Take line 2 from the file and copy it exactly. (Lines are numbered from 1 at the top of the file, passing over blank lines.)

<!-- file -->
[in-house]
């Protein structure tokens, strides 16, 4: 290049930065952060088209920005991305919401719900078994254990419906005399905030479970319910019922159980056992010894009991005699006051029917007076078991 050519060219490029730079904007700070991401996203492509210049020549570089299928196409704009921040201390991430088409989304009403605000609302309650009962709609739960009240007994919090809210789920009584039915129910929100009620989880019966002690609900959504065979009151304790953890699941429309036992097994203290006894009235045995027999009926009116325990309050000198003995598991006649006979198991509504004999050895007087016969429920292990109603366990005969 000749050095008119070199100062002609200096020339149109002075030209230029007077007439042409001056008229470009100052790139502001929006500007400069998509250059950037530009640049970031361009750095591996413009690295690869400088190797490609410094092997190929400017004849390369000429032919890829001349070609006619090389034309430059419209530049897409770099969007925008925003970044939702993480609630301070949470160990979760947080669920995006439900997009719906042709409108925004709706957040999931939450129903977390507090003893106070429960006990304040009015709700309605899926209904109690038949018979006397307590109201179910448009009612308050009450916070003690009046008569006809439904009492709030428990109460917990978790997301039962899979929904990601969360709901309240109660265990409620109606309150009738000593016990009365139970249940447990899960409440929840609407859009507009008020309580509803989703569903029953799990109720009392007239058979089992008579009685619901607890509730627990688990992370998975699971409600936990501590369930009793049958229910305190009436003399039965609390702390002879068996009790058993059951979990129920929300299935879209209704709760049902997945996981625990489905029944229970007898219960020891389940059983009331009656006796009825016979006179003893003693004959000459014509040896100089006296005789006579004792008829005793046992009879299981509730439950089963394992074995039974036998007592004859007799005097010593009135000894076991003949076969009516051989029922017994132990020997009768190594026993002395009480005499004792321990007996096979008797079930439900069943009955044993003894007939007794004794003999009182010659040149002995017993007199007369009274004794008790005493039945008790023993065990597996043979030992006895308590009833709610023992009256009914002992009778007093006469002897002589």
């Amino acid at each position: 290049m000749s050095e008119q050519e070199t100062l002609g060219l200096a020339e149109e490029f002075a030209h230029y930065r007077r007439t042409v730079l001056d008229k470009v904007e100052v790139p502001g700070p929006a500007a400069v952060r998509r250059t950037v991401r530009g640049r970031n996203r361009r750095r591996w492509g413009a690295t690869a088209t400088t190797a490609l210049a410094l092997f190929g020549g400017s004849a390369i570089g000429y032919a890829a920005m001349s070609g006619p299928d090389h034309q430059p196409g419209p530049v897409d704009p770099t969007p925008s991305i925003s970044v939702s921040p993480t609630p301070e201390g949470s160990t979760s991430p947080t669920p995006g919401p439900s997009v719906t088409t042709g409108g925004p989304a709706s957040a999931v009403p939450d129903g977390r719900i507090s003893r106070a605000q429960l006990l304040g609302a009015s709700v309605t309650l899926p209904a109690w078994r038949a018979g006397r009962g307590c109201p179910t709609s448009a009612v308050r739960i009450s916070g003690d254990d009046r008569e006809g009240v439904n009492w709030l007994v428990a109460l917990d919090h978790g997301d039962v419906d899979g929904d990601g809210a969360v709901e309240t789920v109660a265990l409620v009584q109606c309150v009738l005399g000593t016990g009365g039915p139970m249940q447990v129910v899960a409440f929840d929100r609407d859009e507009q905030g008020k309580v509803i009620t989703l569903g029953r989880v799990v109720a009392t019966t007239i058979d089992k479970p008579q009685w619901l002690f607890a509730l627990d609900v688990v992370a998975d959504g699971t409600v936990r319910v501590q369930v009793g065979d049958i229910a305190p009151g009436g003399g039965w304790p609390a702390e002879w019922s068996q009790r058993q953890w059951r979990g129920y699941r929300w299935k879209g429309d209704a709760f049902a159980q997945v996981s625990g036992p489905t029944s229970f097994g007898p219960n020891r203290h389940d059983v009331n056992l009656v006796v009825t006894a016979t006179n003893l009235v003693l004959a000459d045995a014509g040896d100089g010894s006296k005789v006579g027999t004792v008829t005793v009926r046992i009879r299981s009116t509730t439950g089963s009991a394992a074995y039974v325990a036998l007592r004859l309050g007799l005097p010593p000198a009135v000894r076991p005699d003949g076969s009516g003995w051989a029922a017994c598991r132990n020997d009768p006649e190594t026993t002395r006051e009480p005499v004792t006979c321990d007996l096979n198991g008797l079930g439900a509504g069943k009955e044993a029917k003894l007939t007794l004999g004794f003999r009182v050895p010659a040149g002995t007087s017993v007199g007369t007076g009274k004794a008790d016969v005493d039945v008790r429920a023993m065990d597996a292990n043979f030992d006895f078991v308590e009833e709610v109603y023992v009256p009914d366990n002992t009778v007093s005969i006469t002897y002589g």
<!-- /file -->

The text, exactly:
């Protein structure tokens, strides 16, 4: 290049930065952060088209920005991305919401719900078994254990419906005399905030479970319910019922159980056992010894009991005699006051029917007076078991 050519060219490029730079904007700070991401996203492509210049020549570089299928196409704009921040201390991430088409989304009403605000609302309650009962709609739960009240007994919090809210789920009584039915129910929100009620989880019966002690609900959504065979009151304790953890699941429309036992097994203290006894009235045995027999009926009116325990309050000198003995598991006649006979198991509504004999050895007087016969429920292990109603366990005969 000749050095008119070199100062002609200096020339149109002075030209230029007077007439042409001056008229470009100052790139502001929006500007400069998509250059950037530009640049970031361009750095591996413009690295690869400088190797490609410094092997190929400017004849390369000429032919890829001349070609006619090389034309430059419209530049897409770099969007925008925003970044939702993480609630301070949470160990979760947080669920995006439900997009719906042709409108925004709706957040999931939450129903977390507090003893106070429960006990304040009015709700309605899926209904109690038949018979006397307590109201179910448009009612308050009450916070003690009046008569006809439904009492709030428990109460917990978790997301039962899979929904990601969360709901309240109660265990409620109606309150009738000593016990009365139970249940447990899960409440929840609407859009507009008020309580509803989703569903029953799990109720009392007239058979089992008579009685619901607890509730627990688990992370998975699971409600936990501590369930009793049958229910305190009436003399039965609390702390002879068996009790058993059951979990129920929300299935879209209704709760049902997945996981625990489905029944229970007898219960020891389940059983009331009656006796009825016979006179003893003693004959000459014509040896100089006296005789006579004792008829005793046992009879299981509730439950089963394992074995039974036998007592004859007799005097010593009135000894076991003949076969009516051989029922017994132990020997009768190594026993002395009480005499004792321990007996096979008797079930439900069943009955044993003894007939007794004794003999009182010659040149002995017993007199007369009274004794008790005493039945008790023993065990597996043979030992006895308590009833709610023992009256009914002992009778007093006469002897002589």